It’s a recipe they say results in more successful marriages.
Promoting successful marriages might sound lofty, but in conservative countries like Egypt or Saudi Arabia, young singles are challenged to find a mate.
Calling it a “good problem,” Maalouf is waiting for his lawyers to weigh in, but thinks he’d prefer angel to VC financing: “We still decide everything about the site and I am not sure if I want to share it with someone yet.” Et3arraf lays claim to being the first Middle Eastern dating platform, “for Arabs, by Arabs, in Arabic.” “We think we are successful in countries where cultural constraints make it difficult for singles from opposite gender to meet,” say Maalouf and his co-founder Rakan Nimer.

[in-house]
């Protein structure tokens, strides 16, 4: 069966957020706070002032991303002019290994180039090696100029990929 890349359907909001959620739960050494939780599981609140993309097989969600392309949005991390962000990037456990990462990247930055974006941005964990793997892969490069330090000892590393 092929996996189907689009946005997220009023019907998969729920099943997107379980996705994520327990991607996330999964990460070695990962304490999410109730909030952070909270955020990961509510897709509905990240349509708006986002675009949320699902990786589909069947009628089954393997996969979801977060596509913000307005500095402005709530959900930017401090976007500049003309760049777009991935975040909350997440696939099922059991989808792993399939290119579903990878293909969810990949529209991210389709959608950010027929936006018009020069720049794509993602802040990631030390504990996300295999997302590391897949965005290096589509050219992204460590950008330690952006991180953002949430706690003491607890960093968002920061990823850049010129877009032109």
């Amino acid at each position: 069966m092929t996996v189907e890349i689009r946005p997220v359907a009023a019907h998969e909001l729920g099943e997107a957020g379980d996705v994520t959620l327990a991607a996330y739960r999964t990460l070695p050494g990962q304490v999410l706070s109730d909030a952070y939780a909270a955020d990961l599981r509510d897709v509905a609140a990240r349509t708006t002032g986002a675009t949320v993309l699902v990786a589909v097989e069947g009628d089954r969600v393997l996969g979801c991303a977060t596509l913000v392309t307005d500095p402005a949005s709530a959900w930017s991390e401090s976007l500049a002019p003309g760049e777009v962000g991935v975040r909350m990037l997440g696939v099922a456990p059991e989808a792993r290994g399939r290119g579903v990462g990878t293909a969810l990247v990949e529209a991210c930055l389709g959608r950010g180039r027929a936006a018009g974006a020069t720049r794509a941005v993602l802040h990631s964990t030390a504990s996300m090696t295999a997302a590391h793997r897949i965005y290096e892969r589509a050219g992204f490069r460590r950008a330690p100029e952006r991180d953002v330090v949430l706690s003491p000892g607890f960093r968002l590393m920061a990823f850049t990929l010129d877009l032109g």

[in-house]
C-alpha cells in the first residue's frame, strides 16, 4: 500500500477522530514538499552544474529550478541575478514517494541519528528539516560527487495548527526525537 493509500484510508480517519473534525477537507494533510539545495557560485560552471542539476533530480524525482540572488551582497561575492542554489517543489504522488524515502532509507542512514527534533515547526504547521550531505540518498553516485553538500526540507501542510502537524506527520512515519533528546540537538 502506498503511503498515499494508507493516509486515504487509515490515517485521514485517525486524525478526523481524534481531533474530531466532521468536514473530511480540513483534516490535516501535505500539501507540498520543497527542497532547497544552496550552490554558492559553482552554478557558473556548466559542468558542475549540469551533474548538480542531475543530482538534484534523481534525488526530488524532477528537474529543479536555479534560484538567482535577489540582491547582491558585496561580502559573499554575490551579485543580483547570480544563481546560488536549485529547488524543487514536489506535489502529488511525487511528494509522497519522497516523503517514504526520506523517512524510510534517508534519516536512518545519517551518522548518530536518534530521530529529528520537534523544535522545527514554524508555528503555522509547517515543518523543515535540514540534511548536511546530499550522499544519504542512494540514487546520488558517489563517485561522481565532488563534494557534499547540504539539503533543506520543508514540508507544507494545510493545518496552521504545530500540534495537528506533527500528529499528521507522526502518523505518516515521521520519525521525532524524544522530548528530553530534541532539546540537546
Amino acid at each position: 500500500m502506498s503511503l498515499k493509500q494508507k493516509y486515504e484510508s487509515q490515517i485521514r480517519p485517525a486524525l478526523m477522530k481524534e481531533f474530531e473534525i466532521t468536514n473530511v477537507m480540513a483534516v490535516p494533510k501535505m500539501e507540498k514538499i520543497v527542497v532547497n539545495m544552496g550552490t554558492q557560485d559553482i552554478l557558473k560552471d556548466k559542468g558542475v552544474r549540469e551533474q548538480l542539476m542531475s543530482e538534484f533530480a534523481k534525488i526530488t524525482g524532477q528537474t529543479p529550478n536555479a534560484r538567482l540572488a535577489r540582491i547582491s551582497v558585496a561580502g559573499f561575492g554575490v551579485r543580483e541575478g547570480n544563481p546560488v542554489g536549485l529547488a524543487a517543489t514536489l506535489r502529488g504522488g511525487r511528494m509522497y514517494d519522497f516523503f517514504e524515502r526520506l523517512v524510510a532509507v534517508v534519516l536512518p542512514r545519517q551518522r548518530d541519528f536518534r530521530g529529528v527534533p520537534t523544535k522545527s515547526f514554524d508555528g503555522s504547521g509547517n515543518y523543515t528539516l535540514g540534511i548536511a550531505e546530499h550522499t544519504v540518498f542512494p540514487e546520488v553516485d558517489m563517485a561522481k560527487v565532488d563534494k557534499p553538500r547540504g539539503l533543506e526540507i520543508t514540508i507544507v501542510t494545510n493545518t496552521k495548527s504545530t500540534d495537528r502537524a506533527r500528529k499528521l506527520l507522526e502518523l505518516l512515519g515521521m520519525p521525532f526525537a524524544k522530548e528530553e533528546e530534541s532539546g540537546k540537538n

The idea for et3arraf was borne from a heartbreak Maalouf suffered in France.
“ He and Nimer met at a tech mixer, and agreed that marriage websites were an untapped market in the Arab world.“There is a cultural constraint between genders [in the region],” Maalouf says. And at the same time, there is a lot of social pressure for young people to get married at a certain age: You are 30? You should find a wife.” Conceived as something similar to Ok Cupid or e Harmony, the cofounders say et3arraf uniquely preserves “the cultural constraint” for conservative Arabs, while giving users the chance to interact and meet more like-minded matches.